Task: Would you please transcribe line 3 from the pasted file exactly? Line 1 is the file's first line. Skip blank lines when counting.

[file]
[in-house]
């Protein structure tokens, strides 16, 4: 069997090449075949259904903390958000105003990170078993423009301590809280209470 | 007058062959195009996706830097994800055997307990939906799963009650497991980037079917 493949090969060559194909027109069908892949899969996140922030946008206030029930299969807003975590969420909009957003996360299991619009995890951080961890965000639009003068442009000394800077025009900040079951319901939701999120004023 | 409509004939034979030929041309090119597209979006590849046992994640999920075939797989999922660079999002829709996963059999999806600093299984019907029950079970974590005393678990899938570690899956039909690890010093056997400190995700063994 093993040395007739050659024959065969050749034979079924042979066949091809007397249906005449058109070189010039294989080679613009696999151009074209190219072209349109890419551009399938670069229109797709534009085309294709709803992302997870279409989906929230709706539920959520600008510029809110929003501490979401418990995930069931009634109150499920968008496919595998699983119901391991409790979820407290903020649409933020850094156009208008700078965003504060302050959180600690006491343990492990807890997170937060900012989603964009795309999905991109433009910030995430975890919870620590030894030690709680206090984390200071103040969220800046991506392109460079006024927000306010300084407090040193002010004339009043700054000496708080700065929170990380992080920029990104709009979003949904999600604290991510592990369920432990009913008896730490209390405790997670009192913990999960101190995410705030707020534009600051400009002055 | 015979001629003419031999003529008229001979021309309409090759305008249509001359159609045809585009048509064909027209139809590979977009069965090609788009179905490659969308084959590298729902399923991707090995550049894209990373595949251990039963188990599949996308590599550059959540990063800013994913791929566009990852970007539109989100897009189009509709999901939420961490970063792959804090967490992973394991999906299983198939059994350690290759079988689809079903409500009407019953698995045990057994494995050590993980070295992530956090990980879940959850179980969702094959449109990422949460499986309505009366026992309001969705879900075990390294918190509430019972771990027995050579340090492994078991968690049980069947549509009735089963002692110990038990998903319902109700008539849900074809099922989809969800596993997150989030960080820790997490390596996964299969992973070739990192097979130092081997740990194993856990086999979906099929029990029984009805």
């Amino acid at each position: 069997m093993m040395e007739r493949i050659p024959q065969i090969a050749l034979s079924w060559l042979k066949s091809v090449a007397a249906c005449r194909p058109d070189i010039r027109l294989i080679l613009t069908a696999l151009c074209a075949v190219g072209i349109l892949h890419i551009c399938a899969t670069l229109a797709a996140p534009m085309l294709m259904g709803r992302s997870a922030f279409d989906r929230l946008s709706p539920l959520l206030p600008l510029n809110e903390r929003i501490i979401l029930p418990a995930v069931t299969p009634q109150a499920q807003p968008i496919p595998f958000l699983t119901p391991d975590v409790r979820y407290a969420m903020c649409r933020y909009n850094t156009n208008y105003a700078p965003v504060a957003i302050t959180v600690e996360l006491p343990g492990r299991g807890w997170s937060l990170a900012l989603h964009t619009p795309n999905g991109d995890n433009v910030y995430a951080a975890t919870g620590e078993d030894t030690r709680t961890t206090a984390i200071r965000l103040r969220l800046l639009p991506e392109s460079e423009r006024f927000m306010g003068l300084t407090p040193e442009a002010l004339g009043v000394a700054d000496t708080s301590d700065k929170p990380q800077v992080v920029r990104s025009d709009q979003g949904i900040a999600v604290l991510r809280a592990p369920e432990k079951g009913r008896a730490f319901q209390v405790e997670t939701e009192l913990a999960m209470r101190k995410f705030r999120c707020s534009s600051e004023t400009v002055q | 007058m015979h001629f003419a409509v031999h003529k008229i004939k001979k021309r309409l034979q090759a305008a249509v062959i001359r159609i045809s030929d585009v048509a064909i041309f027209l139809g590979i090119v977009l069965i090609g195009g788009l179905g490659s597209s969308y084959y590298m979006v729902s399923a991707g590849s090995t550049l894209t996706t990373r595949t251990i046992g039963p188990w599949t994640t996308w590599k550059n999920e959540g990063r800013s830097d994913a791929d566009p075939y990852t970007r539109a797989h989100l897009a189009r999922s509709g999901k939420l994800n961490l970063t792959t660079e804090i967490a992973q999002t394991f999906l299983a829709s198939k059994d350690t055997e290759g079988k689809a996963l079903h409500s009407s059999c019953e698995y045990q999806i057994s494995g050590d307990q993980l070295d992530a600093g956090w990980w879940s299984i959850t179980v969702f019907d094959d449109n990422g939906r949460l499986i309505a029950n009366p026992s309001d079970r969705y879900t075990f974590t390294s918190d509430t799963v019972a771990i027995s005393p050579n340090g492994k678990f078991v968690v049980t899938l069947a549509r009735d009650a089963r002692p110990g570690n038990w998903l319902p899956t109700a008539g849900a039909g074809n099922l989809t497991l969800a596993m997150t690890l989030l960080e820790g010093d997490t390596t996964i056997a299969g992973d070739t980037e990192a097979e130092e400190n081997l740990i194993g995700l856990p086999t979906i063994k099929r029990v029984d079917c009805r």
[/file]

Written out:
């Amino acid at each position: 069997m093993m040395e007739r493949i050659p024959q065969i090969a050749l034979s079924w060559l042979k066949s091809v090449a007397a249906c005449r194909p058109d070189i010039r027109l294989i080679l613009t069908a696999l151009c074209a075949v190219g072209i349109l892949h890419i551009c399938a899969t670069l229109a797709a996140p534009m085309l294709m259904g709803r992302s997870a922030f279409d989906r929230l946008s709706p539920l959520l206030p600008l510029n809110e903390r929003i501490i979401l029930p418990a995930v069931t299969p009634q109150a499920q807003p968008i496919p595998f958000l699983t119901p391991d975590v409790r979820y407290a969420m903020c649409r933020y909009n850094t156009n208008y105003a700078p965003v504060a957003i302050t959180v600690e996360l006491p343990g492990r299991g807890w997170s937060l990170a900012l989603h964009t619009p795309n999905g991109d995890n433009v910030y995430a951080a975890t919870g620590e078993d030894t030690r709680t961890t206090a984390i200071r965000l103040r969220l800046l639009p991506e392109s460079e423009r006024f927000m306010g003068l300084t407090p040193e442009a002010l004339g009043v000394a700054d000496t708080s301590d700065k929170p990380q800077v992080v920029r990104s025009d709009q979003g949904i900040a999600v604290l991510r809280a592990p369920e432990k079951g009913r008896a730490f319901q209390v405790e997670t939701e009192l913990a999960m209470r101190k995410f705030r999120c707020s534009s600051e004023t400009v002055q | 007058m015979h001629f003419a409509v031999h003529k008229i004939k001979k021309r309409l034979q090759a305008a249509v062959i001359r159609i045809s030929d585009v048509a064909i041309f027209l139809g590979i090119v977009l069965i090609g195009g788009l179905g490659s597209s969308y084959y590298m979006v729902s399923a991707g590849s090995t550049l894209t996706t990373r595949t251990i046992g039963p188990w599949t994640t996308w590599k550059n999920e959540g990063r800013s830097d994913a791929d566009p075939y990852t970007r539109a797989h989100l897009a189009r999922s509709g999901k939420l994800n961490l970063t792959t660079e804090i967490a992973q999002t394991f999906l299983a829709s198939k059994d350690t055997e290759g079988k689809a996963l079903h409500s009407s059999c019953e698995y045990q999806i057994s494995g050590d307990q993980l070295d992530a600093g956090w990980w879940s299984i959850t179980v969702f019907d094959d449109n990422g939906r949460l499986i309505a029950n009366p026992s309001d079970r969705y879900t075990f974590t390294s918190d509430t799963v019972a771990i027995s005393p050579n340090g492994k678990f078991v968690v049980t899938l069947a549509r009735d009650a089963r002692p110990g570690n038990w998903l319902p899956t109700a008539g849900a039909g074809n099922l989809t497991l969800a596993m997150t690890l989030l960080e820790g010093d997490t390596t996964i056997a299969g992973d070739t980037e990192a097979e130092e400190n081997l740990i194993g995700l856990p086999t979906i063994k099929r029990v029984d079917c009805r």